"Instead, he thanked me for making the building look better. It took so little of him to call, but no one ever calls you like that."
When her husband completed his studies, she moved back with him in 1990 to Singapore - with a job at DP Architects in hand.
A week into her new job, she jointly headed the retail team working on Suntec City. The massive mixed-used development was a collaboration between New York-based firm Tsao & McKown Architects and DP Architects.
She says: "It wasn't a difficult transition. I was ready to work in a large office. It was an experience I welcomed and I wanted to work on projects that were more complex so I could learn a lot more."
From there, she rose quickly through the ranks. In 1994, she was made an associate and, a year later, a senior associate. In 2000, she became a director and took on the deputy CEO role in 2013.
She was also named one of 20 leading Singapore architects under the age of 45 in 2010 by the Urban Redevelopment Authority.
When she is interviewed about her achievements, she is often asked about her position as a woman in a traditionally male-dominated industry.
Coolly brushing off gender differences in the workplace, Ms Chan, who received the RBS Coutts and Financial Times Women in Asia Award in 2010 for her professional achievements, says: "I never look at anyone as a man or woman. I don't process things that way.
"I always look at the task at hand. I never think of myself as a woman in a room full of men, even though it's often the case."
Case in point: She was set to present her team's design for The Dubai Mall to a group of about 50 men. It was an international design competition that saw other firms put in bids. Mindful of the patriarchal traditions of the Middle Eastern society, she was concerned about fronting the project.
Her fears of gender bias were unfounded. By the end of the day, the client picked DP Architects' design.
"Sometimes, as women, we're harder on ourselves and we question ourselves more than is necessary. You might just be perceiving that there's an issue when there's none," says Ms Chan, who is the only female CEO out of Singapore's top five architecture firms.
"As long as you know your work and you are confident of your design, maybe that's all that matters."
Mr Francis Lee, 65, chairman of DP Architects, saw that tenacious spark in her early on. They worked on Suntec City together and he remembers the young, idealistic architect then as someone who was "enthusiastic and bursting with passion".
In the time she has been at DP Architects, she had two children: a son, who is 18, and a 16-year-old daughter. Mr Lee says: "Her time- management skills in ensuring she excels in the different responsibilities she has are second to none."
To juggle motherhood and work, Ms Chan says she schedules everything in her day - right down to buying toilet paper - so that she does not forget anything. "I am a list-maker and I schedule my time tightly, such as putting meetings back-to-back. I'm eating in front of people all the time," says Ms Chan, who is also a board member of Singapore's Board of Architects .
And even though her job is demanding - she can travel two to three times a month, with trips lasting between two and four days each time - family never takes a backseat.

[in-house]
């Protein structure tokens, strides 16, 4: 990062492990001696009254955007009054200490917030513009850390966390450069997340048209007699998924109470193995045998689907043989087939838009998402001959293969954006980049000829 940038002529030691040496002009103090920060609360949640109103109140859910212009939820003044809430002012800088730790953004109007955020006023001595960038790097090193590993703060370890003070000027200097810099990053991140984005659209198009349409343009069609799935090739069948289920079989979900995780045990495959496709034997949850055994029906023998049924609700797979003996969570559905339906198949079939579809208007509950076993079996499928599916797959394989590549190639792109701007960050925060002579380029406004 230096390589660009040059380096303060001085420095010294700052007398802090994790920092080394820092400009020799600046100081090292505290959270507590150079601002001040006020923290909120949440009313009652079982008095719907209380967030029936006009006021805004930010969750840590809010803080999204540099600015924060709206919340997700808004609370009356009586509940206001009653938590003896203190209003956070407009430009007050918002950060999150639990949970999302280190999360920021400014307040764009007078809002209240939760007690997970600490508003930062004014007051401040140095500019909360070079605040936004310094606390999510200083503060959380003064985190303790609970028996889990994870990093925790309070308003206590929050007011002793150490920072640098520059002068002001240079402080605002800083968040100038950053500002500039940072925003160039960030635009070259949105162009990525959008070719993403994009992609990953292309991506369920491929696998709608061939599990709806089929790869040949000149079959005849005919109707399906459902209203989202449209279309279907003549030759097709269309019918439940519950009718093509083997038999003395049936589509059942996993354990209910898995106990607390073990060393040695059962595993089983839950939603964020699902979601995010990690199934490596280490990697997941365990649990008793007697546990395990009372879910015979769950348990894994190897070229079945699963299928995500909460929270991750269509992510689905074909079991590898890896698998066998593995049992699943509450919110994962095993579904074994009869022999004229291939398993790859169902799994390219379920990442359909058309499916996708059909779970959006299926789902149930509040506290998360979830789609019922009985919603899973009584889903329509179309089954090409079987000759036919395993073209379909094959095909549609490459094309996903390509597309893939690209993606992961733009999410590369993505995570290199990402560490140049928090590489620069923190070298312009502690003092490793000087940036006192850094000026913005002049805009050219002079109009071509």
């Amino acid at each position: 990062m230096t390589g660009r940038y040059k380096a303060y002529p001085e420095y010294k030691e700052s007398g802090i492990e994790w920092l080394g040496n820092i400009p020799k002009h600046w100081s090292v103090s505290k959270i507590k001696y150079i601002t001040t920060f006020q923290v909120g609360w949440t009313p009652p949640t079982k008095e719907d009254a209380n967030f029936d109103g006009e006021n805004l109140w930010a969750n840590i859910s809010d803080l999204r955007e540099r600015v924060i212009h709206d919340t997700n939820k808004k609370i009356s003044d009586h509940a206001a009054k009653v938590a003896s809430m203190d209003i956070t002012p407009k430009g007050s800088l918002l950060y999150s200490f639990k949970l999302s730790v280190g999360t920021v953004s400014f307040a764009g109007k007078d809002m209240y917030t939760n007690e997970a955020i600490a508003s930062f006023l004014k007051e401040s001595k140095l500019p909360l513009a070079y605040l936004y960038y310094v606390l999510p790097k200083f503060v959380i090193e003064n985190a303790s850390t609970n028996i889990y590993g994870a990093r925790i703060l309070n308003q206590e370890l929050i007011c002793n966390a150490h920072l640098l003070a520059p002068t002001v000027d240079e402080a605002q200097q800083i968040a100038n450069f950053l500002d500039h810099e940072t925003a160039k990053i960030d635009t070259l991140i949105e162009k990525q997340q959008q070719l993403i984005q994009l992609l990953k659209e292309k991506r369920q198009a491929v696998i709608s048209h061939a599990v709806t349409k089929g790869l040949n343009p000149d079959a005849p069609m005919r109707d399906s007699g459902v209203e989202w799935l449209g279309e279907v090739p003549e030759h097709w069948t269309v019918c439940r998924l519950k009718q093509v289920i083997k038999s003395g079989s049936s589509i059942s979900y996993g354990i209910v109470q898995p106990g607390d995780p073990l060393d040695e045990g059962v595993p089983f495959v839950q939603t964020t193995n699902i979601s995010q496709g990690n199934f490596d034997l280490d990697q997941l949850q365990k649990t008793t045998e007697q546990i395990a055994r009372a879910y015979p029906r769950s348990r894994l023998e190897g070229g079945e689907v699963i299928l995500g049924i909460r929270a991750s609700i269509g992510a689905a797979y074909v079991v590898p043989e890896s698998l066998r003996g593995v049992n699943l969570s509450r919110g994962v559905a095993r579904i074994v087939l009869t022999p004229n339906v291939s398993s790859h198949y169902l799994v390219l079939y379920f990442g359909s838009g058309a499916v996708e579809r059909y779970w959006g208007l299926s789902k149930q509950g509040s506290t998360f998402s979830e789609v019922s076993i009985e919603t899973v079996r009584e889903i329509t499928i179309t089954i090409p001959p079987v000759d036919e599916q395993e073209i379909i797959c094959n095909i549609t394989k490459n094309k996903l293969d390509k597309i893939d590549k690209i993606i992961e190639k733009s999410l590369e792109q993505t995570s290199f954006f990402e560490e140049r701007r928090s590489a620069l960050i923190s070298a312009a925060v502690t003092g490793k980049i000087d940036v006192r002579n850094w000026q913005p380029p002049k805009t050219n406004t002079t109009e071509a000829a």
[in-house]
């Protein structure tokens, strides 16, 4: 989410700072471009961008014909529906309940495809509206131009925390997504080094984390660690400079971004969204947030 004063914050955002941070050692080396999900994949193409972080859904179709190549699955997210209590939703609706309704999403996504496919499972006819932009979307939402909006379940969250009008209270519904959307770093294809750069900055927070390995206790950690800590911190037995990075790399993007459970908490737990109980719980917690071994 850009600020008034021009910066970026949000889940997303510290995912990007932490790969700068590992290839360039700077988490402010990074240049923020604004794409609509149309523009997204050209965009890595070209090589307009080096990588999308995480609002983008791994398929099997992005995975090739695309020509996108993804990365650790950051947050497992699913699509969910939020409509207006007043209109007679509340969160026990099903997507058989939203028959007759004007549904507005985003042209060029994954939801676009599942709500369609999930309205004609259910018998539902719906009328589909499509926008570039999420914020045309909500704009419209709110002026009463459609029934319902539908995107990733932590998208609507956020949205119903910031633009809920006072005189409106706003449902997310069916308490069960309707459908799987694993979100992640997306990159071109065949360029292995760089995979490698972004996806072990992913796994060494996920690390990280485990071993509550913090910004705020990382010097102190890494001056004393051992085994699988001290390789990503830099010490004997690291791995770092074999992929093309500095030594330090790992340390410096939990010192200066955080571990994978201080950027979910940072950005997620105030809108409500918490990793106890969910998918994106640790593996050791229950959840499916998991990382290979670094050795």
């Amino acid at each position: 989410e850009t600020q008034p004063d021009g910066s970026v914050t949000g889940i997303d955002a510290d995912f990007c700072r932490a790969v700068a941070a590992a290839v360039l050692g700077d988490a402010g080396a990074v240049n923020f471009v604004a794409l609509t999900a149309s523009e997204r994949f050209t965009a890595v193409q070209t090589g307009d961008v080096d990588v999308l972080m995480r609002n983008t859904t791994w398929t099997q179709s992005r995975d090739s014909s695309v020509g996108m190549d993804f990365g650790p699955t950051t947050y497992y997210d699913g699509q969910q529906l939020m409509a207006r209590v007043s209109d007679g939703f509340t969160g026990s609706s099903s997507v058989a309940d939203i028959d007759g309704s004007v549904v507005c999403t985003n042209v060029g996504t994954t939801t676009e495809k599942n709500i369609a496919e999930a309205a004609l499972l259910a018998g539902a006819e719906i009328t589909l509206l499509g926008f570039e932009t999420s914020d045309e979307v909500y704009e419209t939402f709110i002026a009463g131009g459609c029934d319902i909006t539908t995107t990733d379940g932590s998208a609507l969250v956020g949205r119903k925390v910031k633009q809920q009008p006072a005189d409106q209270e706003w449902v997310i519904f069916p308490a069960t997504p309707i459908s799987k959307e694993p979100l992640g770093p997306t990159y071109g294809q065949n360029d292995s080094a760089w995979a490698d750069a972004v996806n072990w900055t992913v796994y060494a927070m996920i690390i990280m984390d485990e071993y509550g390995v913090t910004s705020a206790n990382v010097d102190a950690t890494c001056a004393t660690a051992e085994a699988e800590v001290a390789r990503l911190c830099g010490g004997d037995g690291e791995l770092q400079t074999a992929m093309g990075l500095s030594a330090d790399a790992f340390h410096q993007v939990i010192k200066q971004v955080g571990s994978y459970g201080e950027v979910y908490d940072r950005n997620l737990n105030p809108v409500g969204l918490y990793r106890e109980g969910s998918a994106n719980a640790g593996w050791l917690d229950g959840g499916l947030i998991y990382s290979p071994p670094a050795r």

When she is at home, family dinners are a must. She wakes up at 5am every day to exercise, before driving her children to school ("I enjoy driving my kids to school and back, as I treasure every moment I can with them.").
She gets to work by 7.30am and often has a packed day. Still, she makes times for weekly dates with her husband, a chief risk officer at an investment company. She catches up on work after dinner and when her children are studying, and is in bed by about midnight.
She puts her success at balancing both work and motherhood well down to a good support system - both at home and in the office.
Her husband "contributes more than his fair share of work and responsibility as a parent", while her mother helped look after the children when they were younger and she was at work. She took over from her mother after work.
Her maid, Tatik, has been with the family prior to the birth of her first child.
Ms Chan, who mentors working mothers in the office, says: "I'm not a superwoman. I need a good balance of all the roles that I play - maximum commitment at home and full focus at work."
She is not about to take it slow and has no plans to give up designing buildings.
Her current projects include Yotel Singapore, a hotel in Orchard Road slated to be completed next year; and two residential buildings in The Mariner's Quarter in London, which are part of the 15ha Royal Wharf masterplan that aims to revitalise the Royal Docks. DP Architects beat three other firms from Britain to clinch its first London project.
She also plans to launch DP Academy, a curriculum programme that includes workshops and courses for architects within the company, both in the Singapore and overseas offices, to update their skills.
She says: "I think of architecture - and the learning and exploration that accompanies it - as a lifelong journey. One can never get enough of it. And one can never be good enough at it.
"Considering my position as a CEO, it's just an additional role I have to play to drive design globally for the office. The backbone of my career is still to deliver good architecture and that will take my lifetime."
This article was first published on January 18, 2016.